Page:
One year on from Britain’s sort of departure from the EU my sense is that the experience of the Swiss implies another paradox of Brexit.  Brexit is a symptom of an EU about to undergo significant change.  Some poor states will continue to seek to gather closely around rich Germany and call it Brussels-administered deeper political integration. A couple of other richer states, such as The Netherlands, may go along for the political ride, but that is by no means a cert!  Another group of richer, northern states will seek to avoid such a fate.  Consequently, a new kind of two-speed EU will emerge over the next decade. Indeed, Britain’s departure could well be hastening such change as recent developments have shown.  States that traditionally hidden in Britannia’s skirts are now openly expressing their determination to prevent further integration.
My reasons for rejecting Brexit were because I foresaw the dangerous world into which Europe is heading and out of solidarity with my fellow Europeans in Central and Eastern Europe who had fought so valiantly over so many bloody years for their freedom.  My focus today is on minimising the disruption to European security that could flow from Brexit.  Equally, I have accepted Britain’s democratic decision to leave the EU, unlike increasingly desperate Hard Remainers now calling for a second referendum to overturn the Brexit decision.  Last week’s agreement in Brussels over Britain’s withdrawal has left them whistling in the wind.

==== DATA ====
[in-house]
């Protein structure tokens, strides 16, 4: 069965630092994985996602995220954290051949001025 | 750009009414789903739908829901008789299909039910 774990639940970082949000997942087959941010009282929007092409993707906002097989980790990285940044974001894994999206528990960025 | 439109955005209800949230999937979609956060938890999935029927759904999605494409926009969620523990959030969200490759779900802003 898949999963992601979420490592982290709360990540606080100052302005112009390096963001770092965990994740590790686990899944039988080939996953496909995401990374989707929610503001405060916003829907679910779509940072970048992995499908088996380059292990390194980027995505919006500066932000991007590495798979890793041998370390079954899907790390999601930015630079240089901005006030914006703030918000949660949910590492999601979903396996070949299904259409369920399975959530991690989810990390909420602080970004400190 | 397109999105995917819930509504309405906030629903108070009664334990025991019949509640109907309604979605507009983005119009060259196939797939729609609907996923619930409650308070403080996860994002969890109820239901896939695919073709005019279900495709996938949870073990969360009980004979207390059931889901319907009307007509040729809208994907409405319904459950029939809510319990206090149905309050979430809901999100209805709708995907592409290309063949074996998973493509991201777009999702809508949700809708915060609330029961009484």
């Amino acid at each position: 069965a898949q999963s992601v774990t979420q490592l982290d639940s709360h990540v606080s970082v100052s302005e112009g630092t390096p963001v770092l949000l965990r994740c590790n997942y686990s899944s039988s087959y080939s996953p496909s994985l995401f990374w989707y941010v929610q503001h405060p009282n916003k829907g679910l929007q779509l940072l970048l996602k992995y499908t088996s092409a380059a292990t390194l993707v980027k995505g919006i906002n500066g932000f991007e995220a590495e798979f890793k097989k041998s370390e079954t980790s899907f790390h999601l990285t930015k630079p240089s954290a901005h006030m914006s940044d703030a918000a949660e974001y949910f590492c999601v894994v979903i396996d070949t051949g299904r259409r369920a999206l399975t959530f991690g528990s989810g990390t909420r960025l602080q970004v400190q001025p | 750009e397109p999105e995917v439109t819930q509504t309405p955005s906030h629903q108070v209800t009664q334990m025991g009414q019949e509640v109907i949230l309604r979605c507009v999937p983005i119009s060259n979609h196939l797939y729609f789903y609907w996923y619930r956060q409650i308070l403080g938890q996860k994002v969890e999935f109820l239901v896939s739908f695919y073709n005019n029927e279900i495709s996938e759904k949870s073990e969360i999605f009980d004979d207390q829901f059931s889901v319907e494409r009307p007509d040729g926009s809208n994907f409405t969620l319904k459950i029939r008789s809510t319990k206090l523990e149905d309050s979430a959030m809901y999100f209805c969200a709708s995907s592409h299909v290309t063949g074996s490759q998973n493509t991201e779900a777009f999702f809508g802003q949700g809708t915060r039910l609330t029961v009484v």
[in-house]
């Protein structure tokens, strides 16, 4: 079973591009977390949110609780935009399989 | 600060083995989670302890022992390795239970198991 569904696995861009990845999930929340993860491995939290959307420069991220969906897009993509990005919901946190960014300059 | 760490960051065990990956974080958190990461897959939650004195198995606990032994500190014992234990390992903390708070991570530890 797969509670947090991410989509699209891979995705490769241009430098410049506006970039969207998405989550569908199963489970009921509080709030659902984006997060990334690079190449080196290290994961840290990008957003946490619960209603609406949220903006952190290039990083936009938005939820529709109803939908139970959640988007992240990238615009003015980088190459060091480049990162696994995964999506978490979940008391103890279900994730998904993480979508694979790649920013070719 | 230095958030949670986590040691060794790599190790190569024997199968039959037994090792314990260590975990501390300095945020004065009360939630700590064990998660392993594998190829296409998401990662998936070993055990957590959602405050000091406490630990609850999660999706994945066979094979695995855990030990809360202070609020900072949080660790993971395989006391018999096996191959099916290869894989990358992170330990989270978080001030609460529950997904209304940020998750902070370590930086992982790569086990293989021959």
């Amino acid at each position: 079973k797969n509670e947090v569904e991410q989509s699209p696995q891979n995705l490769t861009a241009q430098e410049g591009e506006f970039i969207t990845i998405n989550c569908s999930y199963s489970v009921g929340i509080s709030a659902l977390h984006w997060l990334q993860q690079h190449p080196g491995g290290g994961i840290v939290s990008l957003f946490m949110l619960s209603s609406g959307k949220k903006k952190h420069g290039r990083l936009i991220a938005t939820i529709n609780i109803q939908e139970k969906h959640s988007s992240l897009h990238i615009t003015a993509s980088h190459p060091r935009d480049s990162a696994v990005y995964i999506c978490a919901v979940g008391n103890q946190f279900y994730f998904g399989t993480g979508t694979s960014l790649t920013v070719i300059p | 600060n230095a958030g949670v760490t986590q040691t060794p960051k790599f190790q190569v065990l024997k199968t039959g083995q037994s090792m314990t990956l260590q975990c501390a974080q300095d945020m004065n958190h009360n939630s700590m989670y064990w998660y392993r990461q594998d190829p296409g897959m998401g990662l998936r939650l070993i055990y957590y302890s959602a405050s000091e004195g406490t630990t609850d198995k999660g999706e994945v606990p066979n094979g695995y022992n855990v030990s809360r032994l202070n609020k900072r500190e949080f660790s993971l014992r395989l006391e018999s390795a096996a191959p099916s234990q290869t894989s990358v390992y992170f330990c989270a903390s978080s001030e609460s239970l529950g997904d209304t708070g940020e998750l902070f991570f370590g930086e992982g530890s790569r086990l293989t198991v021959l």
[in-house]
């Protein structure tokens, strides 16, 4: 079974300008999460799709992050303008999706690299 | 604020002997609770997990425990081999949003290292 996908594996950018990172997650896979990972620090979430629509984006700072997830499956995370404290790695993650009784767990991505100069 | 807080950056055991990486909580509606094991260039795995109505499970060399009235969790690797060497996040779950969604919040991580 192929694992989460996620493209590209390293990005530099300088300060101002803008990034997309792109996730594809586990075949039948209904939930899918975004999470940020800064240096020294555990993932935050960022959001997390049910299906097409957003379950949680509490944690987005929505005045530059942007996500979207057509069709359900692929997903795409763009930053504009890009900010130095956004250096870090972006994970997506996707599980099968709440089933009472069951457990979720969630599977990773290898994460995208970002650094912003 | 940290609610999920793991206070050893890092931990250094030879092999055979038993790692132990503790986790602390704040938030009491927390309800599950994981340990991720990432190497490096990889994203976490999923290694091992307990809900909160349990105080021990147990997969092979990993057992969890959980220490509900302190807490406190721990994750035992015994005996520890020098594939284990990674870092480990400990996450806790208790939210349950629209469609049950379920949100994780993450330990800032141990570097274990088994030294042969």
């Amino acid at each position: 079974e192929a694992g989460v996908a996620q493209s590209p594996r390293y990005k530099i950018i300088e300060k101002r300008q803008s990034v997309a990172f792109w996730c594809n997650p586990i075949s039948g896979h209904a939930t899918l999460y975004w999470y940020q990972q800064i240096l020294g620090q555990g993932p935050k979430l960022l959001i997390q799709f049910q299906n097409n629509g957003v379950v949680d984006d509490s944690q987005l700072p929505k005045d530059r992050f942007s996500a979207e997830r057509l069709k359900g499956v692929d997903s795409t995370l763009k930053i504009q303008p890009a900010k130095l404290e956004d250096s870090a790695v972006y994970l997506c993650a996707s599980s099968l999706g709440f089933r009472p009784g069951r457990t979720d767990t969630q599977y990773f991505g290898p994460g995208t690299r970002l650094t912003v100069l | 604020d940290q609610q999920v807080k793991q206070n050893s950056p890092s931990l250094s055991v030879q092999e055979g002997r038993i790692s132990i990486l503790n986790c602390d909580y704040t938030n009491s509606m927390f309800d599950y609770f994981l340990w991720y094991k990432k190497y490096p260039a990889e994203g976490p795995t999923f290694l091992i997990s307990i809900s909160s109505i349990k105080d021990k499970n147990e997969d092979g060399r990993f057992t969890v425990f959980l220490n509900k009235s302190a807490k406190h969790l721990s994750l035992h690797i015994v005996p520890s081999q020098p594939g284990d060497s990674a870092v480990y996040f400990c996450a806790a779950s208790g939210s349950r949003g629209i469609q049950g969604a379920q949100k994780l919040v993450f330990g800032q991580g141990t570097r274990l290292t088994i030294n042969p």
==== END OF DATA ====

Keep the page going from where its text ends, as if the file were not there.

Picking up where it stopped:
Two things are apparent to me. First, Brexit is not the end of the Brexit story. Second, if the EU is to survive it cannot remain in the hybrid, ineffectual political space it currently occupies. The world is becoming too dangerous for that. My sense is that precisely because of the nature of change in the wider world the EU also stands on the verge of radical change.  And that within the decade there could again be a place for Britain as leader of a looser grouping of states in the EU but not subject to federalist diktat.  If not, and the rest of the EU really does embark on a journey to the centre of political integration then Brexit will simply be confirmed. 

On the Swiss-Irish border between intransigence and pragmatism.
Julian Lindley-French